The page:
Islam, Gender and Education in Kazakhstan Nazgul Mingisheva (Karaganda Bolashak University, Kazakhstan) email@example.com Paper presented at the ASN World Convention Columbia University, April 19-21 2012 Please do not cite without the author’s permission © Nazgul Mingisheva
Abstract My paper is focused on the preliminary results and hypothesis of my research on Islam, gender and education in present-days Kazakhstan. The research purpose is to discover some relationships between dynamically developed Islam and present gender relations, in particular, among young people. The Kazakh officials started to build the concept of traditional Islam in the last years. I would research how the governmental discourse about understanding of Islam shapes young people’s discourse. In addition, I consider some attitudes of young male and female about family, education, work, public, and religious values. The basic research method is open interview with senior male and female students who identify themselves as Muslims and represent gender inequality in their discourses. My fieldwork consists of observations for last two years and interviews completed from October to December of 2011 in Karaganda city in Central Kazakhstan. Introduction After the extremist attacks in Western and Southern Kazakhstan in October and November of 2011 and the governmental declaration to design the concept of the traditional (moderate) Islam in Kazakhstan it is the time to rethink and re-interpret social processes through religious, powerful, and gender relations to better understand how Islam and authorities could shape gender discourses in present-days Kazakhstan. I would suppose that young people represent how gender attitudes are changed and constructed under religious and power discourses. The object of my research is young men and women who identify themselves as Muslims and study at universities in Kazakhstan. For recent years a number of such students are growing. It is evident when these students, primary male, ask a special excuse from instructors to go to Mosque for Friday prayers. The main research questions of my paper are the following: Why young people turn to Islam, and how do they study Islam? How are social and family values of 1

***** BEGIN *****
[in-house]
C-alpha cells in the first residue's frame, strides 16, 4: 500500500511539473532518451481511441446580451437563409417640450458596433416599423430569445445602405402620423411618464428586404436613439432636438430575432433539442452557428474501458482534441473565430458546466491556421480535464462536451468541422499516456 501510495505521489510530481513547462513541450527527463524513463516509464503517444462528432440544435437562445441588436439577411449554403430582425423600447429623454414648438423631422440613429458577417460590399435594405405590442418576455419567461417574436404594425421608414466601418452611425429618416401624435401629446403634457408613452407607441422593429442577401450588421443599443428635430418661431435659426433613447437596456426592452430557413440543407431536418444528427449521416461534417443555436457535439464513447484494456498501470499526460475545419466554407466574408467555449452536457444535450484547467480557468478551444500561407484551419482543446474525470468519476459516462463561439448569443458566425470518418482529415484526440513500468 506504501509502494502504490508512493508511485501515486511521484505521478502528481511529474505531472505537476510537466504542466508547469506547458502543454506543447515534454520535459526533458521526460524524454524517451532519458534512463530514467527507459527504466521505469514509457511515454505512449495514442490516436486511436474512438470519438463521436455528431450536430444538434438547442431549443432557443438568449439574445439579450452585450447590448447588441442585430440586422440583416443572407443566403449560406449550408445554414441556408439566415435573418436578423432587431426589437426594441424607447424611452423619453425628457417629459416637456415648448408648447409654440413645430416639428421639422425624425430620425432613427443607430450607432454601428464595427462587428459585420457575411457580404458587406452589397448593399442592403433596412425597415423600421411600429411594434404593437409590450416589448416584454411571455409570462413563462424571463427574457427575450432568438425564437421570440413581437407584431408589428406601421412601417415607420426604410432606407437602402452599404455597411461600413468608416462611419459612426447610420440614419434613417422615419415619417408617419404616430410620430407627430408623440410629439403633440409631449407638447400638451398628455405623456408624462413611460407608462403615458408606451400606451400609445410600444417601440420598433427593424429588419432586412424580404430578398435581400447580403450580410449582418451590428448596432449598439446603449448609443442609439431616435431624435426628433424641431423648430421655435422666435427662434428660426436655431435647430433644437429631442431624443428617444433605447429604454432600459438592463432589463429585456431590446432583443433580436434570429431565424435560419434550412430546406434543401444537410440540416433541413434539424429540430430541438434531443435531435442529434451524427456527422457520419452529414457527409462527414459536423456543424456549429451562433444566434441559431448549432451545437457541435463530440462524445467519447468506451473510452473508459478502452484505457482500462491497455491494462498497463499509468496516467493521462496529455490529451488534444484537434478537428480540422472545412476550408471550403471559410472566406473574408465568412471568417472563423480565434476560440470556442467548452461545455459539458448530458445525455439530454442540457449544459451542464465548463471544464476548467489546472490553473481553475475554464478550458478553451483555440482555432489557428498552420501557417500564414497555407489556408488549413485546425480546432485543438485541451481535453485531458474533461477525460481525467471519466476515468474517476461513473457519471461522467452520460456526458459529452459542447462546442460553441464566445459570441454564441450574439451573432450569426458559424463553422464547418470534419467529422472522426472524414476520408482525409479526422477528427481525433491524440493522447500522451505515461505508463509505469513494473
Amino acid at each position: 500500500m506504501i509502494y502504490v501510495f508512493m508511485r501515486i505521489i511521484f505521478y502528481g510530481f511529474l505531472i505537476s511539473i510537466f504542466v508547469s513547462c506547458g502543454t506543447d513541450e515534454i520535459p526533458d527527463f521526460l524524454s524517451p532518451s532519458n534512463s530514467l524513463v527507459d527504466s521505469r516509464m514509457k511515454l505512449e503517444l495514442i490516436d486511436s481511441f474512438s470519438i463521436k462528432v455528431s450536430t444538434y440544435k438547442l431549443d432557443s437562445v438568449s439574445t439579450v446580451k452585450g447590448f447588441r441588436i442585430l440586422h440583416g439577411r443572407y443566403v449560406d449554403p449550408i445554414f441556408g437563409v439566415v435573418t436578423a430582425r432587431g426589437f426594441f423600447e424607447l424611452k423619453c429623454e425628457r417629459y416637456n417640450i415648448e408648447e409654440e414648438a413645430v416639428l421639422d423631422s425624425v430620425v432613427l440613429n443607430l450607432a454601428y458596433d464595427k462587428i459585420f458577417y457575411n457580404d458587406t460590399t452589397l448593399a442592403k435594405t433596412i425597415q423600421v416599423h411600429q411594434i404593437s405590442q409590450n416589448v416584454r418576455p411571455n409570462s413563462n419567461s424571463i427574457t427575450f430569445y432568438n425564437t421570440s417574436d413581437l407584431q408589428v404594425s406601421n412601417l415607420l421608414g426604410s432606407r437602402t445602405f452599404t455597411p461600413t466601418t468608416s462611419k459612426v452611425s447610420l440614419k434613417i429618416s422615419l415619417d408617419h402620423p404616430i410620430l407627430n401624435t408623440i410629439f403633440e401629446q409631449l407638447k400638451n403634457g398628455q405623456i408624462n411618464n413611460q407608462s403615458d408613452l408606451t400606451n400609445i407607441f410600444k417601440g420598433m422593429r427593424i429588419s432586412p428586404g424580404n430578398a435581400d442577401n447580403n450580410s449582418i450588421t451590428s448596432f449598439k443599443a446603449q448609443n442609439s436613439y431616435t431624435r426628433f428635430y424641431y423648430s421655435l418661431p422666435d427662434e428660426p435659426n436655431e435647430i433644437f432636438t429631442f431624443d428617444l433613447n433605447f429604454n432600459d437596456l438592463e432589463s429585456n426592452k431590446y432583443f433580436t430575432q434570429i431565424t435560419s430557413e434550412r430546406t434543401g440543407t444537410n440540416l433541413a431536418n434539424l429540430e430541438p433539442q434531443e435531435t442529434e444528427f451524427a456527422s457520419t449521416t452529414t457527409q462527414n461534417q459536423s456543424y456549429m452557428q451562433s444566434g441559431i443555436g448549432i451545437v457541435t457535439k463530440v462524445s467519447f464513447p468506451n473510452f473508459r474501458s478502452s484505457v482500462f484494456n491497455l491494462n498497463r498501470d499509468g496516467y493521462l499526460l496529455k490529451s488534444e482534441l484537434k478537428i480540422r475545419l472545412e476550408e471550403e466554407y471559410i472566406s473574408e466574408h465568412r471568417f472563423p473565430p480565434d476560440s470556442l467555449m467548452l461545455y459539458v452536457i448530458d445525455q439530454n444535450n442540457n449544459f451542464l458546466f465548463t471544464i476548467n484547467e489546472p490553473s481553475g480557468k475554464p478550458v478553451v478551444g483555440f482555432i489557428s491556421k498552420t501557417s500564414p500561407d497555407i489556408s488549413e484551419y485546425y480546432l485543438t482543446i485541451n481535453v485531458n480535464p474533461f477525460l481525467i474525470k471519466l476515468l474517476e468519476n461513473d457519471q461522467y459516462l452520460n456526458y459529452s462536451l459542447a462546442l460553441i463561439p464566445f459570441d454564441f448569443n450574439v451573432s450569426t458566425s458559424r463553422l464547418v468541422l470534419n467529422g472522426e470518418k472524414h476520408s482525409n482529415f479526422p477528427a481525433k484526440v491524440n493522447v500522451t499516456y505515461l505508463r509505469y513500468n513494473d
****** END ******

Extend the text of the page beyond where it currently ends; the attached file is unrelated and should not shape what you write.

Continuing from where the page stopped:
young generation changed under Islam? What is a higher education for young men and women? Do Islamic institutions influence on emerging of gender inequality among youth? I conducted my fieldwork in 2010-2011 observing Muslim students at the university and taking open-end interviews of senior male and female students in fall of 2011. The names of the students are anonymous. My research carried out in Karaganda city of Central Kazakhstan. Theoretical approaches Although the process of institutionalization of Islam in Kazakhstan takes the period from 1990 to the present, the concept of traditional Islam building emerged only in recent years. For Kazakhstan’s government the traditional Islam means moderate that could be explained by dominance of Hanafi Sunni among Muslim population in the country. After relatively peaceful in compare with the rest Central Asian countries of twenty years of Islamic institutions development, Kazakhstan impacted with different displaying of extremist activities in Western and Southern Kazakhstan from July to November in 2011. In my mind, the Kazakh authorities have to fasten and strengthen their efforts to build the idea of traditional Islam in the country during last year after these events which led to several victims and injured people. What is the traditional Islam? Is it possible to build the conception of traditional Islam in Kazakhstan? Is the idea of traditional Islam as some attempt to oppose moderate Islam to Islamic diversity and, particularly, to Salafi communities in Kazakhstan? How does this moderate Islam shape gender relationships in present-days Kazakhstan? What is about the category of tradition, I would like to consider some different aspects of it...
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